American Society of Civil Engineers


Wind-Uplift Capacity of Residential Wood Roof-Sheathing Panels Retrofitted with Insulating Foam Adhesive


by Peter L. Datin, A.M.ASCE, (Catastrophe Modeler, RMS Inc., 7575 Gateway Blvd., Newark, CA 94560; formerly, Graduate Student, Dept. of Civil and Coastal Engineering, 365 Weil Hall, P.O. Box 116580, Univ. of Florida, Gainesville, FL 32611-6580, USA. E-mail: pdatin@ufl.edu), David O. Prevatt, Ph.D., P.E., (corresponding author), M.ASCE, (Assistant Professor, Civil and Coastal Engineering, Engineering School of Sustainable Infrastructure & Environment, Univ. of Florida, Gainesville, FL 32611-6580, USA. E-mail: dprev@ufl.edu), and Weichiang Pang, Ph.D., M.ASCE, (Assistant Professor, Glenn Dept. of Civil Engineering, Clemson Univ., 312 Lowry Hall, Clemson, SC 29634-0911, USA. E-mail: WPANG@clemson.edu)

Journal of Architectural Engineering, Vol. 17, No. 4, December 2011, pp. 144-154, (doi:  http://dx.doi.org/10.1061/(ASCE)AE.1943-5568.0000034)

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Document type: Journal Paper
Special Issue: Residential Construction
Abstract: This research evaluated and compared the wind-uplift capacity of wood roof-sheathing panels fabricated by using nails with retrofitted roof panels made with nails and closed-cell sprayed polyurethane foam (ccSPF) adhesive. In hurricane-prone areas, structural retrofits of light-framed wood roof structures are needed to mitigate wind damage to existing residential roof structures because the majority of these have inadequate design strength to resist hurricane-force winds. A steel pressure chamber connected to a pressure loading actuator was used to conduct uplift pressure tests on 186 roof panels. The panels were fabricated using 11.1 mm (7/16 in.) thick oriented strand board sheathing fastened to nominal 51 by 102 mm (2 by 4 in.) southern yellow pine framing members spaced 610 mm (24 in.) apart. There were 123 panels tested in typical as-built conditions, and 63 panels tested after they were retrofitted with ccSPF. The parametric study determined the effect of several factors on wind-uplift failure pressure: (1) three nail types, (2) two nail spacings, and (3) three retrofit methods using ccSPF. The hypothesis tested was that ccSPF (traditionally used as wall and roof insulation in houses) could also act as a structural adhesive to increase the wind resistance of existing roofs. Standardized tests do not currently exist for wood roof panels, and so a uniform, static pressure-test protocol was developed on the basis of the ASTM E330, Method B Test Procedure. The results showed that ccSPF retrofits increase the wind-uplift capacity of the pre-1994 code-minimum wood roof panels by as much as 250–300%. This finding is important because it could provide a means to improve the wind resistance of these older roof designs, which may still account for more than 60% of the existing residential inventory. The distributions of roof-failure capacities of as-built and retrofitted roof panels are presented, and statistical parameters are presented for use in developing performance-based design criteria. The documentation and approach is presented as a model test protocol as the basis of a standardized wind-uplift test method for wood roof-sheathing panels.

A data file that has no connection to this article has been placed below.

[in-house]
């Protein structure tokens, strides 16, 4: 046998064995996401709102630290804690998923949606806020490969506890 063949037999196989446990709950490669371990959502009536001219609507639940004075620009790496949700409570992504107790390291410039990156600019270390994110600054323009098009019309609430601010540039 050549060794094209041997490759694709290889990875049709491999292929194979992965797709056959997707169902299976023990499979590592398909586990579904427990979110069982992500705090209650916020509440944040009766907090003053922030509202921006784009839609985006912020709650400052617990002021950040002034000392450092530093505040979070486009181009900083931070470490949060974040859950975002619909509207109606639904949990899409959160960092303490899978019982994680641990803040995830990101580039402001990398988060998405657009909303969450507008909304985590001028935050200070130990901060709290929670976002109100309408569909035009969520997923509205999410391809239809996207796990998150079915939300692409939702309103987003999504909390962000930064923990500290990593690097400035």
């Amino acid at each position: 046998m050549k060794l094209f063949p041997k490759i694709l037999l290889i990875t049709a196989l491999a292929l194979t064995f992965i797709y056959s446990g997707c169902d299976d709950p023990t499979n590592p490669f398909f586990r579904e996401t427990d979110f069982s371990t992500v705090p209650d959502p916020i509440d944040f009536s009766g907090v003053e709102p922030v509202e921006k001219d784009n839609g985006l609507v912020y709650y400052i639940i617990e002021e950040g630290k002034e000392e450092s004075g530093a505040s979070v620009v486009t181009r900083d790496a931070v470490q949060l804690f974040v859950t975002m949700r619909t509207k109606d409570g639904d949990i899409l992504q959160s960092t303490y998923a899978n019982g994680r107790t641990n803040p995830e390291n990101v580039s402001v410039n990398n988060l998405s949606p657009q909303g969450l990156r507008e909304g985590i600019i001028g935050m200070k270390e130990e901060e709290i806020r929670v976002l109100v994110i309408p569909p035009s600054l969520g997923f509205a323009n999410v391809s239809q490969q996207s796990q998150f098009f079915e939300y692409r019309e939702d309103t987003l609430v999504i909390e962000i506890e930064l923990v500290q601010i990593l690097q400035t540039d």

ASCE Subject Headings:
Adhesives
Residential buildings
Hurricanes
Rehabilitation
Roofs
Wind pressure

Author Keywords:
Adhesives
Residential full-scale tests